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men, and to unite and strengthen the literary spirit and enterprise of the upper and lower counties. New Hampshire has secured to herself a highly respectable name among the states of the confederacy; a name which has been won and will be sustained, we trust, by the industry and enterprise of her inhabitants, by their patriotism, and by the favorable disposition which is prevalent, towards a general dissemination of useful knowledge. From the first settlement of the country, she was ever willing to do her part towards the military expeditions, which were fitted out against the French and the savages, and it was not often that any portion of her soldiers shrunk from toils and hardships, or dishonored their name by discovering a deficiency of courage. Those, who take pleasure in recalling the periods of our wars and fightings, will associate with this state the names, among others, of Stark, Sullivan, and Miller; men, who have secured to their memories a durable renown.
We do not know that poetry has found many votaries among the sons of New Hampshire, but we have at times seen specimens of their efforts, which show that her mountains and lakes are beheld by some, who can inhale the breath of their inspiration, and rejoice in the surrounding sublimities of nature. There are few portions of the Union, which can furnish more to gratify and to excite the powers of an imagination truly poetic, one that is fond of the marvellous in incident, and of the wild and enrapturing in scenery, The wonderful stories, which were told in the primitive times, of Passaconaway the Penacook, of Paugus the chief of the Pequacketts, and of Wohawa, who, though a Frenchman by birth, invaded the frontier settlements with more than the cruelty of a savage, are yet remembered and repeated with interest. Even Jocelyn and Darby Fields are not forgotten, and many an untutored lad has been more than half persuaded to leave the unpoetic roof of his forefathers, and emulate the marvellous wanderings of those early adventurers, by going to search for carbuncles on the Chrystal Hills. We are not of that number who imagine that poetry is an useless art, and, though republicans by birth and by principle, we think that Plato devised but a poor plan, when he contemplated the banishment of the sons of the lyre beyond the precincts of his ideal commonwealth. It is true, we have to lament, as all well meaning men will lament, the unhallowed use of their powers by some of the great poets of the day, and we sincerely confess that we should wish our hills and waters to remain unsung ; incidents, worthy of a long remembrance, to continue unconsecrated ; and the breath of the Muses' enchantment never to be heard, rather than our soil should be burdened and contaminated by a race of poets, who cannot keep away infidelity and impurity from their strains. But we hope better things from American poets; Bryant has set them a good example, both in the purity of his taste, and the serious and heart ennobling tone of his sentiments. Poetry is chiefly valuable, when, by revealing the odiousness of vice, and displaying the charms of virtue, it is able to secure an elevation to the thoughts, and to correct the errings of the affections. It is not necessary that it should lose sight of these great ends, even when it undertakes to paint the deepest and wildest of the human passions, and to embody, in the forms of language, whatever is beautiful, and picturesque, and sublime in nature.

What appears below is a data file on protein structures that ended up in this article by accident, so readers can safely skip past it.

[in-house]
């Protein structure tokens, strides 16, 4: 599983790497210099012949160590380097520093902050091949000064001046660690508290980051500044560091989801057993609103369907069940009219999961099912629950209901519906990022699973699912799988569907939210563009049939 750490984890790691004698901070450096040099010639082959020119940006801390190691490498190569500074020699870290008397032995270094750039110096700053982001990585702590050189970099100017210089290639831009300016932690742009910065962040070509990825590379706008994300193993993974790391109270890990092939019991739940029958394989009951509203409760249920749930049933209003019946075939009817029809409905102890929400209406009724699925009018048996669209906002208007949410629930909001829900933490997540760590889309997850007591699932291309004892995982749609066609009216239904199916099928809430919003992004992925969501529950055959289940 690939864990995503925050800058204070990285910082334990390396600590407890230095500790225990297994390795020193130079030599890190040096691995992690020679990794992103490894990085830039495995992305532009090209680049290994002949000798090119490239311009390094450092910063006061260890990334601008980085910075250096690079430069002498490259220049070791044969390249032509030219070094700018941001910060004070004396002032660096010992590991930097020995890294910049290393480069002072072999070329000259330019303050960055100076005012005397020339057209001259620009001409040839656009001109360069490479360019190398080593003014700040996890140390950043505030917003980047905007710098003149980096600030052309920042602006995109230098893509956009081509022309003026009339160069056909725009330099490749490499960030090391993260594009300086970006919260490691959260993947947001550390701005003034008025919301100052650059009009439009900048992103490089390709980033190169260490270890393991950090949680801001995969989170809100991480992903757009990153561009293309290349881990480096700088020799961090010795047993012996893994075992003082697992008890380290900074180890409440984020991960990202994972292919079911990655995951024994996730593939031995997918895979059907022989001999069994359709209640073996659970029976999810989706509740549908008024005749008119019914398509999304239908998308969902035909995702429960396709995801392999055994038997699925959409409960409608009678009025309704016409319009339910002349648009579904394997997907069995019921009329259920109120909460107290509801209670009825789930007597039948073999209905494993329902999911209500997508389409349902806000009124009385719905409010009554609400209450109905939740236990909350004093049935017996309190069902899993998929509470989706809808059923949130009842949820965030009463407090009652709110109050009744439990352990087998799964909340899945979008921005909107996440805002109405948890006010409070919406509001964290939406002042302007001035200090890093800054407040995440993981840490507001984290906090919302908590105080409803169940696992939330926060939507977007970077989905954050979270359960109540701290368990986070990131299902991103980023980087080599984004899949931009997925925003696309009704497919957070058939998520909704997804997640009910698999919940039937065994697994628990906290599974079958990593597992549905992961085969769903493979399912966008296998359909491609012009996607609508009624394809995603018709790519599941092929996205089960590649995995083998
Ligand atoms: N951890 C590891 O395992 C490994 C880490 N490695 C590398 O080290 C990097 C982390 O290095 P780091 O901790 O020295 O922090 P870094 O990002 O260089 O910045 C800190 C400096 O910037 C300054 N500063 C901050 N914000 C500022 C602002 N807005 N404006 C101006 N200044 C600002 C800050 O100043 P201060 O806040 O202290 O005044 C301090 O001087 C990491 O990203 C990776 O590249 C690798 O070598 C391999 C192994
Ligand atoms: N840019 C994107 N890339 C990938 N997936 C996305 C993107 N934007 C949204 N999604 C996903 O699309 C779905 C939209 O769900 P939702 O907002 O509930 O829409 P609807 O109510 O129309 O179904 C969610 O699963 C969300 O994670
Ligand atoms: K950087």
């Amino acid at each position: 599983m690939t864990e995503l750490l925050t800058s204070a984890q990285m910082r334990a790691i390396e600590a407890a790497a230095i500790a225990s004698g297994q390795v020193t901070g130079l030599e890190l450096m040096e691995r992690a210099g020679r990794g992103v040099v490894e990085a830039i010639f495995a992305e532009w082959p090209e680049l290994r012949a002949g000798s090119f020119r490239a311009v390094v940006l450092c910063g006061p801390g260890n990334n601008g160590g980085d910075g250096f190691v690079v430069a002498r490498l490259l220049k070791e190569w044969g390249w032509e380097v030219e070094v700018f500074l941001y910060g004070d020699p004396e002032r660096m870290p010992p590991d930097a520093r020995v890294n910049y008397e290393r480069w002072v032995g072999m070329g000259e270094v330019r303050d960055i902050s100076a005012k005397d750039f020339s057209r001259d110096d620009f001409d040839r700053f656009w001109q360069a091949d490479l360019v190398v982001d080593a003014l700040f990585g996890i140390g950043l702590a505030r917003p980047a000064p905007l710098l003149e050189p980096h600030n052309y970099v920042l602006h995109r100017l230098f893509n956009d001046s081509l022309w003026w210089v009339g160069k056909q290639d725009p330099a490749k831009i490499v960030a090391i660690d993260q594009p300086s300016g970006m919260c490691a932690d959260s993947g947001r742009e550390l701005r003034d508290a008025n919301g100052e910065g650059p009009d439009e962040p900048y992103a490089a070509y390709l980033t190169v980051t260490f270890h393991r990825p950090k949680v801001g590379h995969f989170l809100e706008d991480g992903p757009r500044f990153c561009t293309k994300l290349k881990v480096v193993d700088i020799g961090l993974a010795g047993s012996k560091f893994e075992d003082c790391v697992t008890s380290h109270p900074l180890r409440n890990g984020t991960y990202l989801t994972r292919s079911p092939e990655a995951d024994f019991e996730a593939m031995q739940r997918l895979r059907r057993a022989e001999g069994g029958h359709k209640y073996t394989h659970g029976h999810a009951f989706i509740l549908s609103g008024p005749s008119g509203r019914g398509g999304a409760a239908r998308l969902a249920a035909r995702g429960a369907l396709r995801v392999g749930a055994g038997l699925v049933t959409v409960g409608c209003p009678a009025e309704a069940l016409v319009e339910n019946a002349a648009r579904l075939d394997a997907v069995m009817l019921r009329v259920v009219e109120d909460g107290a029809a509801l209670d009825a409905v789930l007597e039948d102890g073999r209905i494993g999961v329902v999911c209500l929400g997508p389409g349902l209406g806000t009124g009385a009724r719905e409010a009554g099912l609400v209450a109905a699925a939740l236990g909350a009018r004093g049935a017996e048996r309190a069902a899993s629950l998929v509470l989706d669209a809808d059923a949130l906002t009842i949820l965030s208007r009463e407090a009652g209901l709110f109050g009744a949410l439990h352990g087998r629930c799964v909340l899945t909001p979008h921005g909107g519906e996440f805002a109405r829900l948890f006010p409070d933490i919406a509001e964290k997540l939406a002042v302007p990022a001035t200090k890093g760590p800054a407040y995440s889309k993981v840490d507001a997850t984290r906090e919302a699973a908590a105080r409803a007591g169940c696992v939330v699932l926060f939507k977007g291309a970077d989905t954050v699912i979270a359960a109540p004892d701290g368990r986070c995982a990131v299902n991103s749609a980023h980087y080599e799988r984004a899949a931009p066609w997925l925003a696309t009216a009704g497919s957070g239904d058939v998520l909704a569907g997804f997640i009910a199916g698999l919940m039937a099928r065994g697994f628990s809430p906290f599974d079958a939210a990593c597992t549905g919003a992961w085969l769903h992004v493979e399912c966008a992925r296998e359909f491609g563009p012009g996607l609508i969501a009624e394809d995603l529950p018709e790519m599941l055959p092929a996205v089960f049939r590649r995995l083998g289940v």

Art. III.— The Sixth Annual Report of the American So
ciety for Colonizing the Free People of Color of the United States; with an Appendix. Washington City, 1823. If we should be thought to come forward at a late hour, in noticing the labors of a Society, formed in this country more than seven years ago, for the purpose of adopting some efficient plan of colonizing the free people of color, we trust our negligence will be attributed to any other cause, than a want of deep interest in the objects of the Society, or indifference to the zeal with which these objects have been pursued. The broad foundation on which the schemes of this Society are built, as well as the character of its patrons, raises it to an importance, not to be claimed by any other private association in this country. Its aims have a pointed bearing on our political concerns, and, if successful, cannot fail to operate most favorably on our civil institutions, and our domestic peace and happiness.
Coming to us in this shape, and patronized as it is by some of our most enlightened statesmen and disinterested
philanthropists, the Colonization Society demands of those, who would judge with fairness, to examine dispassionately, not its history and details only, but its purposes and principles, not the failures which it may have suffered from accidents or inexperience, but the motives by which it is actuated, and the objects which it would attain. Such an examination we are disposed to give it. What has this Society done? What advantages can be expected from its success? Are its designs practicable ? By what means can they be best promoted ? To these general topics our inquiry shall be directed.